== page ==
| Topeka Capital-Journal
Each year during Black History Month, which has been designated to take place during February, communities gather to celebrate Black history and culture, as well as host community events that further the conversation surrounding race, racial justice and the importance of Black history.
This year, in the midst of ongoing racial tensions, supporting Black community members seems more important than ever. Here is a list of events and conversations taking place in Topeka during Black History Month.
Author Frederick Gooding participates in virtual talk at library
When: 7 p.m. Feb. 9
Frederick Gooding, author of “Black Oscars: From Mammy to Minny, What the Academy Awards Tell Us About African Americans,” will speak and give a presentation during a virtual event with the Topeka and Shawnee County Public Library. Gooding will offer insight and analysis into the last 90 years of the Oscars and how many winners and nominations have been awarded to Black actors.
More information: https://events.tscpl.org/event/4833666
USD 501 to host Black History Month education panel
When: 1 p.m. Feb. 16
Topeka Unified School District 501 will host a racial equity panel via Zoom and livestreamed on Facebook Live. Topics discussed during the panel include the 2021 historical inauguration and equity in education. Information on how to participate will be released as a later date.
Topeka Family and Friends Lecture Series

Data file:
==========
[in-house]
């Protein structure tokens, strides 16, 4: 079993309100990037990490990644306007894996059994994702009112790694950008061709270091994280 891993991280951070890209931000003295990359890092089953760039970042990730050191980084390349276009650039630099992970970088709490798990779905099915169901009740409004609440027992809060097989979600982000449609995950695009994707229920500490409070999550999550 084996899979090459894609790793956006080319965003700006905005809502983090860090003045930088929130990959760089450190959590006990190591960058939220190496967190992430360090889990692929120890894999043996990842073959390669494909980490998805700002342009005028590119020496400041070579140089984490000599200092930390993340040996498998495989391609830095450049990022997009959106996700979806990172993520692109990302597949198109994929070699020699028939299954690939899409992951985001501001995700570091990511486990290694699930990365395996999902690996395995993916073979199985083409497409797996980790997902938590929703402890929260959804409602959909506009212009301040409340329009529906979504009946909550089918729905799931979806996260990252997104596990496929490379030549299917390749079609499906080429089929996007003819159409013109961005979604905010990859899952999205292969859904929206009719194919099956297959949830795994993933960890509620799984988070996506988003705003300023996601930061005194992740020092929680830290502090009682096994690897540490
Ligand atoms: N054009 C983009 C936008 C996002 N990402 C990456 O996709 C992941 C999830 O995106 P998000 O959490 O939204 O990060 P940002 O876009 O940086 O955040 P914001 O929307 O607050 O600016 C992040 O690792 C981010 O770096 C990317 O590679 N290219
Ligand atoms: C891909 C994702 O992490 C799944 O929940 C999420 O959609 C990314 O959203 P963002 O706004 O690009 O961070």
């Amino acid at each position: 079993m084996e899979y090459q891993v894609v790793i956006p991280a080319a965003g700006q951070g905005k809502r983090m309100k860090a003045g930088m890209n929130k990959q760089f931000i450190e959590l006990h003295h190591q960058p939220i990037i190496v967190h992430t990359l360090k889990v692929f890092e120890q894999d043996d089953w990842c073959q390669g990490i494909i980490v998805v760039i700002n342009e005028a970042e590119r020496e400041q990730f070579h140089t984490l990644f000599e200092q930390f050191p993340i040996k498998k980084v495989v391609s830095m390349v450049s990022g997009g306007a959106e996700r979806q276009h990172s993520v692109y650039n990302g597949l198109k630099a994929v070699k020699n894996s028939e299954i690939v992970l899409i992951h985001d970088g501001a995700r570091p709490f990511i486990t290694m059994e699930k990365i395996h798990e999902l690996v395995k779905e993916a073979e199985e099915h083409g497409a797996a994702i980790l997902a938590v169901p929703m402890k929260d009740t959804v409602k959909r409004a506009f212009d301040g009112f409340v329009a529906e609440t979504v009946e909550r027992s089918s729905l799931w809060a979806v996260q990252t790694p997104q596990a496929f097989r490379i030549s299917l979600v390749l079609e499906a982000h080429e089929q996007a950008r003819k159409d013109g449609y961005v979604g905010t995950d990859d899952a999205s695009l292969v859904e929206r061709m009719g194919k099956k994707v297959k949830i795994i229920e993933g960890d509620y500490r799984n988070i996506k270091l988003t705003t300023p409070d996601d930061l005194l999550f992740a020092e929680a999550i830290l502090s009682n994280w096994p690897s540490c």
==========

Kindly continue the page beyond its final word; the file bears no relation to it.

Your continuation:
When: 6 p.m. Feb. 18
This lecture hosted by Topeka Family and Friends will be a roundtable focused on sankofa, which translates to “go back and get it.” The event will be livestreamed on YouTube.
How to improve race relations virtual conference
When: 8:15 a.m.-1:45 p.m. Feb. 26
Price: $100 for individuals, $500 for groups
This statewide conference will include talks from a variety of speakers including Topekan Curtis Pitts. During the daylong conference, attendees can tune into lectures on topics such as how to partner to prevent the health risks of poverty and racial discrimination, ways majority and minority-owned businesses can partner for success, partnering to prevent the educational disparity of poverty and racial discrimination, how to partner to prevent racial discrimination and civil rights and partnering to end racial injustice.
More information: www.naaausa.com
Check cjonline.com throughout the month of February for updates to this list.
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